Thursday, February 12, 2009

Abuse Crosses All Socioeconomics

Here are tragic highlights from the show Wife Swap found on YouTube portraying the Stevens-Fowler and Long family. Abuse takes place in many forms regardless of socioeconomic background. Steven Fowler attempts to subjugate and demean Gayla Long through verbal and emotional abuse in addition to alienating his children from her.

Wednesday, February 4, 2009

From Poverty to Providing for Her Family

This story is from the Second Change Employment Services Winter Newsletter:

From Poverty to Providing for Her Family - One Second Chance Client Shares Her Story

by Pamela Johnson

When I first married, my life was wonderful. My husband and I were blissfully happy, and I had a great career as an accountant. We wanted children, but we wanted to wait until the right time. Both my husband and I wanted a stay at-home parent while the kids were young, which meant I would take a break in my career to raise our family. Things changed when our first child arrived. When I was no longer contributing a paycheck, my husband mysteriously began holding this against me. He started calling me a “leech” and a “liability.” Despite these signs of abuse, we had another child, and I continued to stay home. I knew I wasn’t doing anything wrong, I knew I was a good mother, and I hoped he would change. So I focused on the love of my children.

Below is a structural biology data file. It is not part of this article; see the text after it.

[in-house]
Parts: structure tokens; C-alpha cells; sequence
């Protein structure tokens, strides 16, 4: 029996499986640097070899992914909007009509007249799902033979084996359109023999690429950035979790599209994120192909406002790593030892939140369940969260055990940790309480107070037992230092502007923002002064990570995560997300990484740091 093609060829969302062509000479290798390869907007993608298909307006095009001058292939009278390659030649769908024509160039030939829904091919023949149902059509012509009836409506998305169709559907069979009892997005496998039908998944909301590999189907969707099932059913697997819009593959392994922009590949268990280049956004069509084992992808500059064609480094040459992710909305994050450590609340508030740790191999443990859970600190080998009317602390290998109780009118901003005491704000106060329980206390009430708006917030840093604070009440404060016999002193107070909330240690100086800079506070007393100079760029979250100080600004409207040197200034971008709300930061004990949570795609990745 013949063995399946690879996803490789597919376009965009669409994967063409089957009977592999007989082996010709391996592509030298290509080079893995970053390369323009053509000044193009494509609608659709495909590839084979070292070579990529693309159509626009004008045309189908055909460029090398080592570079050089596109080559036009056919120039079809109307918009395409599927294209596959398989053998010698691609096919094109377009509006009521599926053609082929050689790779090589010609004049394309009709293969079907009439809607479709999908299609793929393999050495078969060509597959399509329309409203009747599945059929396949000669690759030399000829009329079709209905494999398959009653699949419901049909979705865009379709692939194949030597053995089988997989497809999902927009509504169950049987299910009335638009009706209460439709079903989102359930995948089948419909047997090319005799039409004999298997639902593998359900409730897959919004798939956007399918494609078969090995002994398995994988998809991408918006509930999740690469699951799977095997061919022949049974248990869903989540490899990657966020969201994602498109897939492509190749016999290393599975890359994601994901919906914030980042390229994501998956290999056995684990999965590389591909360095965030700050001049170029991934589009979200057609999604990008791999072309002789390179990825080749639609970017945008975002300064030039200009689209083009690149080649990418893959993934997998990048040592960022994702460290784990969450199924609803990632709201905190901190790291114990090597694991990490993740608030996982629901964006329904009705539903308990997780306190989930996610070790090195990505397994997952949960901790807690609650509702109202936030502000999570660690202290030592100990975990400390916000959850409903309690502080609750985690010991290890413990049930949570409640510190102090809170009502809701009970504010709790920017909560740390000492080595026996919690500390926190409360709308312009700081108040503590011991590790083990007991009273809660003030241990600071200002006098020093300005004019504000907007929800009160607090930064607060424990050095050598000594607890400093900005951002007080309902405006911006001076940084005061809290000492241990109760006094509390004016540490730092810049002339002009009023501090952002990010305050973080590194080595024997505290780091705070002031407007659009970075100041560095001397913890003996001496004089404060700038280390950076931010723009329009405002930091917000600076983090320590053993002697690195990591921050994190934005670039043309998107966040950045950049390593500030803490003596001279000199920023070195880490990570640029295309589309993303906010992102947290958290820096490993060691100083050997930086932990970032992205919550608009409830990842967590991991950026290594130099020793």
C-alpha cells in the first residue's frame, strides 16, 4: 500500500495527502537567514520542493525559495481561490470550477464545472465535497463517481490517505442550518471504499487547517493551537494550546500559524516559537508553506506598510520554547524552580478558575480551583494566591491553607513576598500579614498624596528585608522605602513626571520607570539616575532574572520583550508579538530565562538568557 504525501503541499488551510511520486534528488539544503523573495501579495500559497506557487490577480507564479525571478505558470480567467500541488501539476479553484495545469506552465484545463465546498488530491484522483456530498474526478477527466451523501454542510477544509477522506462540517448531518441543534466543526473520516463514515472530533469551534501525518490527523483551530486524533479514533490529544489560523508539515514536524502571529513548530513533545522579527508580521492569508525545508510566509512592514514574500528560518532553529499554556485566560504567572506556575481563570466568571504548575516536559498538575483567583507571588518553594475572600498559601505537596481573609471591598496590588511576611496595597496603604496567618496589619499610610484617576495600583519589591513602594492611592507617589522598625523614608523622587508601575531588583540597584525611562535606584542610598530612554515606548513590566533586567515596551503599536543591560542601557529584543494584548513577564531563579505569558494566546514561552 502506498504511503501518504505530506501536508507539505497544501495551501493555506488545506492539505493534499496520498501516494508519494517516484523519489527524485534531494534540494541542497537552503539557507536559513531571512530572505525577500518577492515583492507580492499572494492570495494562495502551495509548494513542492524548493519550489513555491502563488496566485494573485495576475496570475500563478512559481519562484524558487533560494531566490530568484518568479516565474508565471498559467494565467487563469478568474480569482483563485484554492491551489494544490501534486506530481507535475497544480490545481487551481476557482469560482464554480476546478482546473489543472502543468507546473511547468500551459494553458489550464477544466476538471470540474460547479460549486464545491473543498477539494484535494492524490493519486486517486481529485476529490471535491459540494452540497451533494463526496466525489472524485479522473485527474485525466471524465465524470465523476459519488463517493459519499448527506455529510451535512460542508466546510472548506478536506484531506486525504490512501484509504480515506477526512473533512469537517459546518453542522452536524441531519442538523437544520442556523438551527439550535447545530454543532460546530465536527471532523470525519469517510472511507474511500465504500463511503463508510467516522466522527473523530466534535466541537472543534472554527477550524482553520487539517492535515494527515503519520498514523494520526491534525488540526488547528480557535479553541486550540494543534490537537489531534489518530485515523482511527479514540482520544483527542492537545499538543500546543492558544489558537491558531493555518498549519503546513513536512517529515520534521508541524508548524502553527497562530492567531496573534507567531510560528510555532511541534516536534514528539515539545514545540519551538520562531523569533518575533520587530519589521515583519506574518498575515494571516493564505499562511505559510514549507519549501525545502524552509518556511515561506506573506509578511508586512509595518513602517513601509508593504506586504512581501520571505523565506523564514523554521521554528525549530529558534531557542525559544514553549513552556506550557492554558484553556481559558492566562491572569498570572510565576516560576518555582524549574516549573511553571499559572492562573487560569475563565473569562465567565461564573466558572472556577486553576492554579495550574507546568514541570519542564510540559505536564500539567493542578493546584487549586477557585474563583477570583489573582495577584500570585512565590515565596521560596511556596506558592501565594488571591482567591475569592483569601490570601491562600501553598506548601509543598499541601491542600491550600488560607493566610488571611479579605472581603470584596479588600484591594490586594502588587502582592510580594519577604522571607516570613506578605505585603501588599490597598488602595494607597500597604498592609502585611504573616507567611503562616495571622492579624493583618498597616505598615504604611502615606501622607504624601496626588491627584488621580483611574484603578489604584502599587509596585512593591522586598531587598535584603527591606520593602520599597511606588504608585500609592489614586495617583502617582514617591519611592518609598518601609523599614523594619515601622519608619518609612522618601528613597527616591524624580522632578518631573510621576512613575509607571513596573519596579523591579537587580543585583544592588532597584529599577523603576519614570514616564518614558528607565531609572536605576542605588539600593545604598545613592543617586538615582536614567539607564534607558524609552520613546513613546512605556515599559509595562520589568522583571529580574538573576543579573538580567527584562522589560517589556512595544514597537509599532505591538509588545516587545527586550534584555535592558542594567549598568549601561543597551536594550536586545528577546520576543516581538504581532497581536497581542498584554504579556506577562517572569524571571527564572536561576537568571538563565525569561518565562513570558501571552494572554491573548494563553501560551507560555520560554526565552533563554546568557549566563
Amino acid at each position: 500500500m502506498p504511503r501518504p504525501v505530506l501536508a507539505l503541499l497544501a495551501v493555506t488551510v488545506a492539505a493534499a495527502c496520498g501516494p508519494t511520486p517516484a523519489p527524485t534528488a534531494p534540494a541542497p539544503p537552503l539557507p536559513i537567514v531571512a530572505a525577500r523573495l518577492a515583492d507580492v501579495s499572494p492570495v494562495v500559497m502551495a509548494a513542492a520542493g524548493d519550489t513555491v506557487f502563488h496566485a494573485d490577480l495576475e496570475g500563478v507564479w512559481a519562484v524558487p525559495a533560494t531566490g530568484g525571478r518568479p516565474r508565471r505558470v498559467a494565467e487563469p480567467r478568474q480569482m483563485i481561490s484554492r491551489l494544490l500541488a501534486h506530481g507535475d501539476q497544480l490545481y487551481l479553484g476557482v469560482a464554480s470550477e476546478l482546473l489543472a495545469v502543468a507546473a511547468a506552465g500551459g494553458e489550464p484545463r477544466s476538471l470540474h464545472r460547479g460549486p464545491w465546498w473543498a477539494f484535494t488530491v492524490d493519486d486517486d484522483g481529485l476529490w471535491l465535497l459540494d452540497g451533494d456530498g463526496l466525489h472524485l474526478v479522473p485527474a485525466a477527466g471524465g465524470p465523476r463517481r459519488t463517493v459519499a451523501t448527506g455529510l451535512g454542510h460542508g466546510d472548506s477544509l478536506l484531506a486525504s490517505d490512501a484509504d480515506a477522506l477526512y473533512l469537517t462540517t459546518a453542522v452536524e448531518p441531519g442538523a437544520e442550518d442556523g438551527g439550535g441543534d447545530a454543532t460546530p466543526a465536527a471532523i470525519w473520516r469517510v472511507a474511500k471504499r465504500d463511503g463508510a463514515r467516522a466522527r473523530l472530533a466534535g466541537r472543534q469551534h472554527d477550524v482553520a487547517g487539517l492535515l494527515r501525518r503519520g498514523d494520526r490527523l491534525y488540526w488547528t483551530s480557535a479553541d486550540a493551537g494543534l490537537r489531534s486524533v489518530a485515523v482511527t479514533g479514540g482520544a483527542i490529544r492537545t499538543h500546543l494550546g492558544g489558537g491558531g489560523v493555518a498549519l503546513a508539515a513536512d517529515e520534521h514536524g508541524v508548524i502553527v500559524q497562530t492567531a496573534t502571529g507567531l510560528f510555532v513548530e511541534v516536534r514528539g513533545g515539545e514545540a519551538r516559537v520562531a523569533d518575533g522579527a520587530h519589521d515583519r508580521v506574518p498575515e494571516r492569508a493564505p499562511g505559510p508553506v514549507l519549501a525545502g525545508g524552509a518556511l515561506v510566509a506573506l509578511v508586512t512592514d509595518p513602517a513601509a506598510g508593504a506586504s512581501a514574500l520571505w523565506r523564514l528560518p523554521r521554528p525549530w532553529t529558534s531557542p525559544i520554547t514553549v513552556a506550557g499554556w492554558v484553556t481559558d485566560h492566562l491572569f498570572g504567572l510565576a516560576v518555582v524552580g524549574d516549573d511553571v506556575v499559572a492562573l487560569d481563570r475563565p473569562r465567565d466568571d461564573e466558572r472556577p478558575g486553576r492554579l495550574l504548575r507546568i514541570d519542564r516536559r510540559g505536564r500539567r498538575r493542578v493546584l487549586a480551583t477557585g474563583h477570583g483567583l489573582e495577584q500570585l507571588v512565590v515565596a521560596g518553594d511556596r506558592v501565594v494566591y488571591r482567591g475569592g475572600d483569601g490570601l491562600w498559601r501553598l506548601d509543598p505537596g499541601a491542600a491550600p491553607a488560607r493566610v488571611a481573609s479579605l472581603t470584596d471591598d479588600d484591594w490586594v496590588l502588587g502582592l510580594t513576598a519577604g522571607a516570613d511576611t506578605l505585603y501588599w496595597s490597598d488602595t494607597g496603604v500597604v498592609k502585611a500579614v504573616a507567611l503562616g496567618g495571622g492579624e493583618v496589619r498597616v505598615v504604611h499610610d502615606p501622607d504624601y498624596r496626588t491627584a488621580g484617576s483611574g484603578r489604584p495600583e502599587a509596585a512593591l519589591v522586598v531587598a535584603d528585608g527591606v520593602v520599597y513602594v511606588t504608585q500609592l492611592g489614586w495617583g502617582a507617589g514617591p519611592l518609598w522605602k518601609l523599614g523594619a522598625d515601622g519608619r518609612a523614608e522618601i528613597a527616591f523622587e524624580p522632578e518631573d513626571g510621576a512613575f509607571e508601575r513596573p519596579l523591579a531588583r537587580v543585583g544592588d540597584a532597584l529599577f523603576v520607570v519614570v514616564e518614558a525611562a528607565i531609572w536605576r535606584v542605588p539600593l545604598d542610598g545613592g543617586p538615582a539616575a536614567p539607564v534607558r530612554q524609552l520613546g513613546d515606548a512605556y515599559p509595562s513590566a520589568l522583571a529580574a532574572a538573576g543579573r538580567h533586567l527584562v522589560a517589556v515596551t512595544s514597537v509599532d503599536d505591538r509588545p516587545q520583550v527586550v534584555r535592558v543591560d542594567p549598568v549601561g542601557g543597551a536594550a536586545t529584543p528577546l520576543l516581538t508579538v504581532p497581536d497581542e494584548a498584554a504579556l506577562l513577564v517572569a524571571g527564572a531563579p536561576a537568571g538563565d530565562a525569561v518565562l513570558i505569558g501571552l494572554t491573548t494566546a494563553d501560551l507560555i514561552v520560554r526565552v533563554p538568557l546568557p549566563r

Ignoring the abuse didn’t make it stop. After our second child, I was living with a man who controlled my every move. He controlled our money, and I had to beg to buy groceries or clothes for the children. I no longer asked for anything for myself. By the time our third child arrived, I knew I was living with domestic abuse—emotional, financial, and physical. I had lost all independence, and my livelihood—and that of my children—was in the hands of a man who acted like he despised me. I wanted to leave, but with no job or savings—and with everything in my husband’s name—I couldn’t see a way out that didn’t mean poverty. I remained a prisoner.

Then one day my son fell ill. He was running a fever and needed medical attention. I went to my husband and asked for the money to go to a doctor. He refused. I begged him. He still refused. I took my son to the doctor anyway, only to discover I didn’t even have the $10 copay for the visit. Sitting in that doctor’s waiting room, I knew it was time to leave. Before Second Chance, I was living in poverty with three children to support.

Today, I’m an accountant again! Of all that Second Chance did to help me rebuild my life, for me, the most important was that they provided the money to pay a deposit for day-care. They got me a job, but with no daycare, and no money to pay the deposit, I couldn’t work. It was a Catch-22, but Second Chance paid the deposit, making it possible for me to support my kids. My ability to provide for my three children means everything to me. I can give to my family, save for the future, and never worry about being a victim. I want all of you to know that I truly could not have accomplished this without Second Chance. I ask from my heart, and from the hearts of my children, please continue your support for their work. Financial independence is the key to never going back to abuse, and Second Chance gives all their clients that key!